Open time (i.e., the amount of time which the spread mortar may be exposed to air before its ability to adhere to the tiles is lost) is measured as follows: the mortar is prepared to a consistency of 35 to 42 mm on the penetrometer. This mortar is then applied to the horizontal concrete surface using a trowel having four 4×4 mm notches. A ceramic tile, 5×5 cm is immediately bonded to the mortar using a 1-kg weight for 30 seconds. The tile is then removed from the mortar and the amount of the surface of the tile which is covered with mortar is visually determined as the percentage of the entire area of the tile which was contacted with the mortar. This procedure is repeated at 10, 20 and 30 minutes after the application of the mortar to the cement surface. To be useful as a ceramic tile adhesive, at least 50 percent of the area of the tile which is contacted with the mortar 20 minutes after the application thereof to the concrete surface should be covered with mortar.
Samples Nos. 1A-1D and Comparative Sample No. C-1 are prepared by thoroughly mixing 200 g of Portland cement, 300 g of sand and 3 g of a water retention aid. In Sample Nos. 1A-1D, the water retention aid comprises 98.3 weight percent of a hydroxypropylmethylcellulose (HPMC) (commercially available as METHOCEL®K from the Dow Chemical Company) and 1.7 weight percent of a polymer of acrylamide which is 30-35 percent hydrolyzed and crosslinked with 0.2 weight percent methylene bis acrylamide. The molecular weight of the HPMC is varied between the samples and the 2 percent solution viscosity of each HPMC is as reported in Table I following.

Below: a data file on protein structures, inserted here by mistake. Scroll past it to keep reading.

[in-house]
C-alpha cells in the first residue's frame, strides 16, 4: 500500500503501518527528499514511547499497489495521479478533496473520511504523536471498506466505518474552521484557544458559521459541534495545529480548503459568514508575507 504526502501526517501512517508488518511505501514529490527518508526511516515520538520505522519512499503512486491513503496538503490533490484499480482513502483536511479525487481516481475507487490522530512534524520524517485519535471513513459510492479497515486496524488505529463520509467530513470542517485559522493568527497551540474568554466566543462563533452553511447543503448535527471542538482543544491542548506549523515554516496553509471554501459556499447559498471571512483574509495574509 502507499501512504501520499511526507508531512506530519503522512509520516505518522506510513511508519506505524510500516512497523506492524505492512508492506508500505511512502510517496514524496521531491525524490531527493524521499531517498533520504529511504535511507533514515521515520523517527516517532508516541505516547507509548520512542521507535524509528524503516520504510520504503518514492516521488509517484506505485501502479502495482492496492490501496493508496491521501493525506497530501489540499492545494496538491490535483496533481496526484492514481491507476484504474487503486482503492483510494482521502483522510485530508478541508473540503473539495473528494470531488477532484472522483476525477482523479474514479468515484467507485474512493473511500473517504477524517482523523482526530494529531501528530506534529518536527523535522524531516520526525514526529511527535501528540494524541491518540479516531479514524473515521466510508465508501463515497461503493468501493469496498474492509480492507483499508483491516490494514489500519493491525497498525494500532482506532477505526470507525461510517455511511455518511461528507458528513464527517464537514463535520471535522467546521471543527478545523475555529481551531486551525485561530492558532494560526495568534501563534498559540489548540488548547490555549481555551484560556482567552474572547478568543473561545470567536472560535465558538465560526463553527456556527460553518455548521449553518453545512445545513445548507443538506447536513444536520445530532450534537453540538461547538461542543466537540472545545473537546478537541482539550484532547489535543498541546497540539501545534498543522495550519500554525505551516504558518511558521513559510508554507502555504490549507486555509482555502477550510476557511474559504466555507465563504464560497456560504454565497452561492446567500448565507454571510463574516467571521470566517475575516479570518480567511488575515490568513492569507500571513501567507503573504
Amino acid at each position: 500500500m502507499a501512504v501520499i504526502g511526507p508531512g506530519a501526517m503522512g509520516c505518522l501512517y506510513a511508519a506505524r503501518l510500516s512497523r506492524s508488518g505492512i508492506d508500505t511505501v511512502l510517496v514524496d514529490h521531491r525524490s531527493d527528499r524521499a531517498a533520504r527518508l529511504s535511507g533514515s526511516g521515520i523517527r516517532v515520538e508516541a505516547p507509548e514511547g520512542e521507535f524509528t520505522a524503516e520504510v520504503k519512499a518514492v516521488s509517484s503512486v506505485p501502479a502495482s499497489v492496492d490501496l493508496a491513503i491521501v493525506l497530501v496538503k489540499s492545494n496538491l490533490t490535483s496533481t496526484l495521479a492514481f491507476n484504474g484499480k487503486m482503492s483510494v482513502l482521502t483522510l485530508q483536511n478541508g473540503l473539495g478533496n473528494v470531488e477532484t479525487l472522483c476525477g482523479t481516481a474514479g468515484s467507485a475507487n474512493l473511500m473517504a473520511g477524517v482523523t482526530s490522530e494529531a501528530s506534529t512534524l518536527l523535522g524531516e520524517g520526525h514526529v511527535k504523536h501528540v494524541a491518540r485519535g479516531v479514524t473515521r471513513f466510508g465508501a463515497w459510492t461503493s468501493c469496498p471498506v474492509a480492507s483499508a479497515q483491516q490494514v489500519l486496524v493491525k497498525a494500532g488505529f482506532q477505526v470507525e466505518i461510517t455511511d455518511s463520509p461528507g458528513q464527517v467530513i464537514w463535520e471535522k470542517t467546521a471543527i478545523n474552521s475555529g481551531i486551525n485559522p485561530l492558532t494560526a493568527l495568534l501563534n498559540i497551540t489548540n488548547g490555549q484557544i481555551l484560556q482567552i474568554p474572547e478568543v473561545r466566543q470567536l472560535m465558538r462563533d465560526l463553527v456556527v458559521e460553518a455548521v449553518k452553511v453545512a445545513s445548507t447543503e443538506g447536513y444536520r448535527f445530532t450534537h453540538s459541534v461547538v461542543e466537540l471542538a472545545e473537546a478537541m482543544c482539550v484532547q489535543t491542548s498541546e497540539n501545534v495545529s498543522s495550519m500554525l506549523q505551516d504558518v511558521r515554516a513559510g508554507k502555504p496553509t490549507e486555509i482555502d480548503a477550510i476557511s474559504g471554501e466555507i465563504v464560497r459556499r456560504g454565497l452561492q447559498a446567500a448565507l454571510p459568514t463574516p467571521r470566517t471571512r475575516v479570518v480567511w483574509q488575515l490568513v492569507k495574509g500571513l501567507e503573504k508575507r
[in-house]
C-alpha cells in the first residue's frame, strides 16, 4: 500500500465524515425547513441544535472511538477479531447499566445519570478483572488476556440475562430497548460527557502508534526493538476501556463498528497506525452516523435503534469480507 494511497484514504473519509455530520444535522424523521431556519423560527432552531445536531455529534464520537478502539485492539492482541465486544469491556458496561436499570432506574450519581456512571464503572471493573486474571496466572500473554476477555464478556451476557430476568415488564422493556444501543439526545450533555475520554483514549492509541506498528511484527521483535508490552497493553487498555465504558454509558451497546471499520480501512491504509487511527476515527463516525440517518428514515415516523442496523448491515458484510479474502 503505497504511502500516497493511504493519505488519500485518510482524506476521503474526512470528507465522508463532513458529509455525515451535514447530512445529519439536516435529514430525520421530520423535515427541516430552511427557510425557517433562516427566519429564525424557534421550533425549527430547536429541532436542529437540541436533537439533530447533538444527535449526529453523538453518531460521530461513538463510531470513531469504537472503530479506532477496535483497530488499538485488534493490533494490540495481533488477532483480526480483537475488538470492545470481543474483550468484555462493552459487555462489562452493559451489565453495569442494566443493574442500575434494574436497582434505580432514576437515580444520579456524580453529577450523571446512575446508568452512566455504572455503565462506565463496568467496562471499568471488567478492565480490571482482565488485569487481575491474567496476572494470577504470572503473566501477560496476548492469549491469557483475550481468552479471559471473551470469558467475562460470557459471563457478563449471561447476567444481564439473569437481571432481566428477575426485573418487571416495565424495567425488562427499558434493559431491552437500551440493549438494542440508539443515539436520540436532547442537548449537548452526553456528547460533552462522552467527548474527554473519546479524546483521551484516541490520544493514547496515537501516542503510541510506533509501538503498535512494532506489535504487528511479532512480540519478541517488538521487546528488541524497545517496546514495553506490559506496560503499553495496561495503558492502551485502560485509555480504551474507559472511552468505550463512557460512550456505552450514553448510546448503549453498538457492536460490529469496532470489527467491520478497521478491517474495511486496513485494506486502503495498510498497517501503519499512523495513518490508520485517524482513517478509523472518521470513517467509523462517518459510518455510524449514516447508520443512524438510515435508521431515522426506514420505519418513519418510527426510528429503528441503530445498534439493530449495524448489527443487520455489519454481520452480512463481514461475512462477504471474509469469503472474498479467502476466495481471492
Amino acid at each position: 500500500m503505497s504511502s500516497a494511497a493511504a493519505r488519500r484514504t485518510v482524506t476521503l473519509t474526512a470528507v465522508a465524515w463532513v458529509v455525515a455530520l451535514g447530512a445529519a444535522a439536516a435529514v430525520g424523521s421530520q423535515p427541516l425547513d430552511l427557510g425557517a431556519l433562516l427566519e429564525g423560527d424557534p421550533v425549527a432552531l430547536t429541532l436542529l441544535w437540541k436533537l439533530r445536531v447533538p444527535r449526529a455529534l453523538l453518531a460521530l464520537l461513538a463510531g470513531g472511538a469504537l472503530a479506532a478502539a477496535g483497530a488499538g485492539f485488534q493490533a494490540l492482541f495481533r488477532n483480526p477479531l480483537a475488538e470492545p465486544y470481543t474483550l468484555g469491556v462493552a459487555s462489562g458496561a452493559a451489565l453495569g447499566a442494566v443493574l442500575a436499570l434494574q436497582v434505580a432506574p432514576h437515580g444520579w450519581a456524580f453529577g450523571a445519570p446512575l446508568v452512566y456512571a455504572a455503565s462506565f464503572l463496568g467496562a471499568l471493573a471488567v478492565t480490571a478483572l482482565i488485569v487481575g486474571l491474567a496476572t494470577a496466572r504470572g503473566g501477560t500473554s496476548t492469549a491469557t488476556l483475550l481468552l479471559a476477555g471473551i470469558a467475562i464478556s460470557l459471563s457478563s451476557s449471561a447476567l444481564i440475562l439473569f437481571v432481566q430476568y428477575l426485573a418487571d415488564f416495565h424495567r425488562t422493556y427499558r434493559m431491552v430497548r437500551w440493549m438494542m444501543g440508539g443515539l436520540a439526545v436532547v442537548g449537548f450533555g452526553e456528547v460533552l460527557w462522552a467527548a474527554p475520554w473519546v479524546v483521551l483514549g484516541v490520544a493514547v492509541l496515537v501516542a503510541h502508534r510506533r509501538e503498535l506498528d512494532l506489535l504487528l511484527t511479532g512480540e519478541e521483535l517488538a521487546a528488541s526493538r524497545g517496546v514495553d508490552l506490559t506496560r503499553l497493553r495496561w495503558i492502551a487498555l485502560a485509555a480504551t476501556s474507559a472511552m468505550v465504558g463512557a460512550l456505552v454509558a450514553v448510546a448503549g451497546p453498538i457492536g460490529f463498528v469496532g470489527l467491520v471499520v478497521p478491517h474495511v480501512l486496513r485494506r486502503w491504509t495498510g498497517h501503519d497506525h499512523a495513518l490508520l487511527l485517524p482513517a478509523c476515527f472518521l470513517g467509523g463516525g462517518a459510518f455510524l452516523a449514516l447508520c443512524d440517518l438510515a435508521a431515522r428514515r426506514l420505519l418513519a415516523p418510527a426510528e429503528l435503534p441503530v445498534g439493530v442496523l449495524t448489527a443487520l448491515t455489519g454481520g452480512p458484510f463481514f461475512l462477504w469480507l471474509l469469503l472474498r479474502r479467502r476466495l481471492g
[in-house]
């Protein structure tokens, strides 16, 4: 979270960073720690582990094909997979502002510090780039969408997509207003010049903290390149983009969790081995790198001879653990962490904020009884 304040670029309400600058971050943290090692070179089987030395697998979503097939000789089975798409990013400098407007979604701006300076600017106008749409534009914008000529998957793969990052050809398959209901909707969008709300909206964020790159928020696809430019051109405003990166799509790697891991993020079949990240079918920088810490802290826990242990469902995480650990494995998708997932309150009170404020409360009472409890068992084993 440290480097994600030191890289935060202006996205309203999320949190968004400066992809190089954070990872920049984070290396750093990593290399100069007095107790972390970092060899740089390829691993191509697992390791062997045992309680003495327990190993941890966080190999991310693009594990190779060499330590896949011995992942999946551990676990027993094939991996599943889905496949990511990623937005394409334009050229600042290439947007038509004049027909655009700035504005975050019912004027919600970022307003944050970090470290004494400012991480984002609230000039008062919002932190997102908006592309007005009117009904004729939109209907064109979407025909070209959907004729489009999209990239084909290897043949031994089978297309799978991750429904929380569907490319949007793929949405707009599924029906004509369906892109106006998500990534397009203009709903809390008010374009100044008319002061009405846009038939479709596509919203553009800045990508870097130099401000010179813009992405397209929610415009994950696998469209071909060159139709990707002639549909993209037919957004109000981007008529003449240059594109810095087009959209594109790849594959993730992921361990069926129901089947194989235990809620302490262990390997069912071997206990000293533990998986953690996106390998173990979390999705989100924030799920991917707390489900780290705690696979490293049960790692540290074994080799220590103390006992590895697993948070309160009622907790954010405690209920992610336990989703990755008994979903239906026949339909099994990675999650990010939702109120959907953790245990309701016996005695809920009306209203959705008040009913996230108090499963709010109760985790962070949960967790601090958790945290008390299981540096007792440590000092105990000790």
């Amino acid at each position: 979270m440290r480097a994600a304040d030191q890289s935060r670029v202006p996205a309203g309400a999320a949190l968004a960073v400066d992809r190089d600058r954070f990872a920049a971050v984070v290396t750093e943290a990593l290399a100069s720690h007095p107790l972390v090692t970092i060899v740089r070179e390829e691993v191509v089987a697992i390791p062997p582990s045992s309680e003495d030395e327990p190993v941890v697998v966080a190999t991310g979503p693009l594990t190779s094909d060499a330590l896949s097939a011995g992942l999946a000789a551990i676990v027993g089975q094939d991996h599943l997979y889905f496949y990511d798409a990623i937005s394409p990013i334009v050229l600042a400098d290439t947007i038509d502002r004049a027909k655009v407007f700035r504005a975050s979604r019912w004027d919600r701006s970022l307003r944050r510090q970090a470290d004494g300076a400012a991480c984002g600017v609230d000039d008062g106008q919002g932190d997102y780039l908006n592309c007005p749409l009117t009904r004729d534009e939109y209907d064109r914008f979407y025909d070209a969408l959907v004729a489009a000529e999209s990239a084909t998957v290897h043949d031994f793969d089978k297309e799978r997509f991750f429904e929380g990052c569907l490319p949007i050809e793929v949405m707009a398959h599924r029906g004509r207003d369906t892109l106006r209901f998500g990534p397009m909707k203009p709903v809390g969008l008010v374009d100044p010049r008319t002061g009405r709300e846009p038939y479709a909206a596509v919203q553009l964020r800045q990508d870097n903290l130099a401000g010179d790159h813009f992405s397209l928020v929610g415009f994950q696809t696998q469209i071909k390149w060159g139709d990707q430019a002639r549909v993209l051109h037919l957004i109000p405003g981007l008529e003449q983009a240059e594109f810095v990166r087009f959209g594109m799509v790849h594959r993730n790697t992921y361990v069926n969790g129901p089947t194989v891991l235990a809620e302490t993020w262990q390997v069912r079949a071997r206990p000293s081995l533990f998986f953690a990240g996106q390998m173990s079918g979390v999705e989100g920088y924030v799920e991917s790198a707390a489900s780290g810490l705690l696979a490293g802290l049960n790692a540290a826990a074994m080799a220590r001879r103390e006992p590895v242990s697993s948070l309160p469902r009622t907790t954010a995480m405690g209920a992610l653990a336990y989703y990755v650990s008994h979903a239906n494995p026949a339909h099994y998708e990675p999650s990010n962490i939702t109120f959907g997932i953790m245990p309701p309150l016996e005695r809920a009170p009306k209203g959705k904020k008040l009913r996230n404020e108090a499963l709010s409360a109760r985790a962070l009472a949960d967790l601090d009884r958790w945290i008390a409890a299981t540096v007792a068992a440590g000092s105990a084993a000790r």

In Comparative Sample No. C-1, the water retention aid comprises 98.5 weight percent METHOCEL K and 1.5 weight percent of a linear polyacrylamide. This linear polyacrylamide exhibits a pH of 10.1 as an aqueous solution containing 0.5 weight percent of the linear polyacrylamide at 20° C. The linear polyacrylamide also has a weight average molecular weight of about 4 million.
Each of Sample Nos. 1A-1D and Comparative Sample No. C-1 is blended with sufficient water to prepare a mortar having a consistency of about 35 to 45 mm on the penetrometer. The resulting mortars are evaluated for water loss, sag resistance, open time and bonding strength according to the foregoing procedures with the results as in Table I following.
TABLE I______________________________________ Sample Nos.Parameter.sup.1 1A 1B 1C 1D C-1*______________________________________Cellulose ether 4,000 15,000 75,000 100,000 4,000Viscosity.sup.2Polyacrylamide cross- cross- cross- cross- linearType.sup.3 linked linked linked linkedPolyacrylamide 1.7 1.7 1.7 1.7 1.7Amount.sup.4Penetrometer 43 39 42 40 44(mm)Water Loss 0.12 0.07 0.12 0.07 0.14(g)Sag Resistance 0 0 0 0 0(mm)Open Time (%) 0 min. 95 85 95 95 9010 min. 90 85 95 80 8020 min. 75 80 90 20 8030 min. 45 80 80 10 70Bonding Strength(Kg/cm.sup.2) 0 min. 7 days 1.44 1.03 1.41 1.69 0.6514 days 1.34 2.54 2.66 1.69 0.6921 days 1.38 2.35 1.54 1.88 0.8428 days 1.47 2.22 2.41 1.66 0.8710 min. 7 days 1.12 1.38 1.70 1.22 0.6214 days 0.94 2.00 1.74 1.34 0.5921 days 1.06 1.56 1.70 1.44 0.5028 days 1.06 1.69 1.77 1.41 0.6220 min. 7 days 0.36 0.43 1.20 0.5 0.2014 days 0.15 0.43 1.25 0.62 0.2521 days 0.31 0.31 1.31 0.68 0.3128 days 0.31 0.43 1.33 0.56 0.2530 min. 7 days 0.12 0.31 0.50 0.12 0.0614 days 0.06 0.18 0.47 0.25 0.0921 days 0.06 0.31 0.50 0.31 0.0628 days 0.06 0.31 0.54 0.43 0.06______________________________________ *Not an example of the invention. .sup.1 Refers to test methods described before Example 1 .sup.2 Viscosity at 20° C. of an aqueous solution containing 2 weight percent of the cellulose ether. In each case, the cellulose ether is commercially available as METHOCEL K from the Dow Chemical .sup.3 Crosslinked polyacrylamides are crosslinked with 0.2 percent methylene bis acrylamide. .sup.4 The amount of polyacrylamide expressed as a percentage of the wate retention aid.